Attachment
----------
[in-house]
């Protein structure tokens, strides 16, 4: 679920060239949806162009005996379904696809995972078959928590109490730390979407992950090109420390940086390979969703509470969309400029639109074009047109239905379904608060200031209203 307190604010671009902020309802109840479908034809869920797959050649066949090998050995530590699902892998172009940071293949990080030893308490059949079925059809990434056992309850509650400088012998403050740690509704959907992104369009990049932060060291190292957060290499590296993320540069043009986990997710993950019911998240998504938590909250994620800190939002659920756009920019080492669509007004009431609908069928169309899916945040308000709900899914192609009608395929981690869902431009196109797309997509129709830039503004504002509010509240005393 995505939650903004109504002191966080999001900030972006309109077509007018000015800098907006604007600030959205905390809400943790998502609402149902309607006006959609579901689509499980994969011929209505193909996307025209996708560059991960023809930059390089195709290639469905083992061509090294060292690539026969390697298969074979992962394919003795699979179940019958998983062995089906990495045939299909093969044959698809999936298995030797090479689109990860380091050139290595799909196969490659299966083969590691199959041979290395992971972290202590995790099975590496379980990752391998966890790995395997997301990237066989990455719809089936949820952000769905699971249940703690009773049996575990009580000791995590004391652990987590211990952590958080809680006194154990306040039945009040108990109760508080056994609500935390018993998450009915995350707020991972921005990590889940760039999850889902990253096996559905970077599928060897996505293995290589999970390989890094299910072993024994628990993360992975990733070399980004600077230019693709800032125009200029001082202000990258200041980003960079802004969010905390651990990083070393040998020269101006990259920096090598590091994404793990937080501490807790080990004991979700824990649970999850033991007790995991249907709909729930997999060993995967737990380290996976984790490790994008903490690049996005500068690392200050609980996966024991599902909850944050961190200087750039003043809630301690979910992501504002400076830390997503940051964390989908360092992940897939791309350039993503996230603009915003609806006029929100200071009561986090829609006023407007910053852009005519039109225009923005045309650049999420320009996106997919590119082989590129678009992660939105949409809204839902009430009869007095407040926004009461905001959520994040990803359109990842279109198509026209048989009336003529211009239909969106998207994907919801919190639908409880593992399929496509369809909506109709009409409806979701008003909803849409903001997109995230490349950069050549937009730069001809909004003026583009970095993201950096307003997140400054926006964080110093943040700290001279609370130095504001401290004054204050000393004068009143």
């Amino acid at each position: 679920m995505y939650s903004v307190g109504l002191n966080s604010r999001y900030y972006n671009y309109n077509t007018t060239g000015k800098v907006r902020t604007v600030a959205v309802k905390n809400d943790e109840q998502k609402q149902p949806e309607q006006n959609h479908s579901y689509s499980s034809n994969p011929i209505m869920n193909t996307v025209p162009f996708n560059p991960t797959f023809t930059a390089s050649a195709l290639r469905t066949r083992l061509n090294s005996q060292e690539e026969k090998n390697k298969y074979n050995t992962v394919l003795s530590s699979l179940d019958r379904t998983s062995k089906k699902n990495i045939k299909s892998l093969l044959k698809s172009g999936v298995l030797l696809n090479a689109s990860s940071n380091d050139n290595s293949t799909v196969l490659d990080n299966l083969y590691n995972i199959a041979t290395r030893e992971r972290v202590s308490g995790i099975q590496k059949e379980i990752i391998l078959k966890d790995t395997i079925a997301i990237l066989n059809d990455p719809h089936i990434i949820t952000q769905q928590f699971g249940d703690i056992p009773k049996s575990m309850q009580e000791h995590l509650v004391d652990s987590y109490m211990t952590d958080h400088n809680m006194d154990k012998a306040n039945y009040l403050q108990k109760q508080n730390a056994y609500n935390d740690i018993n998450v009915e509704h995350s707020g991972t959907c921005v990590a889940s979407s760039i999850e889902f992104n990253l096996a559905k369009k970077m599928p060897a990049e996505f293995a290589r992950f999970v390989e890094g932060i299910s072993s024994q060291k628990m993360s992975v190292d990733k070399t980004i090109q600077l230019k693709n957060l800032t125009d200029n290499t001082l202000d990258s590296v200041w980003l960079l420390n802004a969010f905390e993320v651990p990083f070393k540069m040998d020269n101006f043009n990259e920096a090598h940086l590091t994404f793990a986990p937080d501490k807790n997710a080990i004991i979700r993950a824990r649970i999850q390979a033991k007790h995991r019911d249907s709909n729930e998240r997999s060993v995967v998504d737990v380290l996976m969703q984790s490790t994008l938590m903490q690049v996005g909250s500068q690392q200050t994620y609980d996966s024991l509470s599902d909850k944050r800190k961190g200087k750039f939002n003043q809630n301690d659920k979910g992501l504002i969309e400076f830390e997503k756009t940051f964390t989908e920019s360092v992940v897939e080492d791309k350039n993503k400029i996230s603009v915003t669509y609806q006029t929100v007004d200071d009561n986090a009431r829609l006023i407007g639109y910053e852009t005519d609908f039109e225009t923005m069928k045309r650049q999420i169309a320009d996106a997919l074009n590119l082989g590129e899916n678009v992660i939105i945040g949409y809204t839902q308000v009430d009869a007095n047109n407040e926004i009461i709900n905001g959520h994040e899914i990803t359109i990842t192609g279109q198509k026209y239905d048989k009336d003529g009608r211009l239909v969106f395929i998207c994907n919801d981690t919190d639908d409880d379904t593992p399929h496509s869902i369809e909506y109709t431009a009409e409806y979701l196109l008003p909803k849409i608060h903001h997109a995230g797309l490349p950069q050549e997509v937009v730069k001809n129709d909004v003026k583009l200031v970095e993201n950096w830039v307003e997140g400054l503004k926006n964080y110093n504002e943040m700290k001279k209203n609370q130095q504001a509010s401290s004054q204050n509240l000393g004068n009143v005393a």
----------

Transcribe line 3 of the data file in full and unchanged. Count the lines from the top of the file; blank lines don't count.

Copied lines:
């Amino acid at each position: 679920m995505y939650s903004v307190g109504l002191n966080s604010r999001y900030y972006n671009y309109n077509t007018t060239g000015k800098v907006r902020t604007v600030a959205v309802k905390n809400d943790e109840q998502k609402q149902p949806e309607q006006n959609h479908s579901y689509s499980s034809n994969p011929i209505m869920n193909t996307v025209p162009f996708n560059p991960t797959f023809t930059a390089s050649a195709l290639r469905t066949r083992l061509n090294s005996q060292e690539e026969k090998n390697k298969y074979n050995t992962v394919l003795s530590s699979l179940d019958r379904t998983s062995k089906k699902n990495i045939k299909s892998l093969l044959k698809s172009g999936v298995l030797l696809n090479a689109s990860s940071n380091d050139n290595s293949t799909v196969l490659d990080n299966l083969y590691n995972i199959a041979t290395r030893e992971r972290v202590s308490g995790i099975q590496k059949e379980i990752i391998l078959k966890d790995t395997i079925a997301i990237l066989n059809d990455p719809h089936i990434i949820t952000q769905q928590f699971g249940d703690i056992p009773k049996s575990m309850q009580e000791h995590l509650v004391d652990s987590y109490m211990t952590d958080h400088n809680m006194d154990k012998a306040n039945y009040l403050q108990k109760q508080n730390a056994y609500n935390d740690i018993n998450v009915e509704h995350s707020g991972t959907c921005v990590a889940s979407s760039i999850e889902f992104n990253l096996a559905k369009k970077m599928p060897a990049e996505f293995a290589r992950f999970v390989e890094g932060i299910s072993s024994q060291k628990m993360s992975v190292d990733k070399t980004i090109q600077l230019k693709n957060l800032t125009d200029n290499t001082l202000d990258s590296v200041w980003l960079l420390n802004a969010f905390e993320v651990p990083f070393k540069m040998d020269n101006f043009n990259e920096a090598h940086l590091t994404f793990a986990p937080d501490k807790n997710a080990i004991i979700r993950a824990r649970i999850q390979a033991k007790h995991r019911d249907s709909n729930e998240r997999s060993v995967v998504d737990v380290l996976m969703q984790s490790t994008l938590m903490q690049v996005g909250s500068q690392q200050t994620y609980d996966s024991l509470s599902d909850k944050r800190k961190g200087k750039f939002n003043q809630n301690d659920k979910g992501l504002i969309e400076f830390e997503k756009t940051f964390t989908e920019s360092v992940v897939e080492d791309k350039n993503k400029i996230s603009v915003t669509y609806q006029t929100v007004d200071d009561n986090a009431r829609l006023i407007g639109y910053e852009t005519d609908f039109e225009t923005m069928k045309r650049q999420i169309a320009d996106a997919l074009n590119l082989g590129e899916n678009v992660i939105i945040g949409y809204t839902q308000v009430d009869a007095n047109n407040e926004i009461i709900n905001g959520h994040e899914i990803t359109i990842t192609g279109q198509k026209y239905d048989k009336d003529g009608r211009l239909v969106f395929i998207c994907n919801d981690t919190d639908d409880d379904t593992p399929h496509s869902i369809e909506y109709t431009a009409e409806y979701l196109l008003p909803k849409i608060h903001h997109a995230g797309l490349p950069q050549e997509v937009v730069k001809n129709d909004v003026k583009l200031v970095e993201n950096w830039v307003e997140g400054l503004k926006n964080y110093n504002e943040m700290k001279k209203n609370q130095q504001a509010s401290s004054q204050n509240l000393g004068n009143v005393a």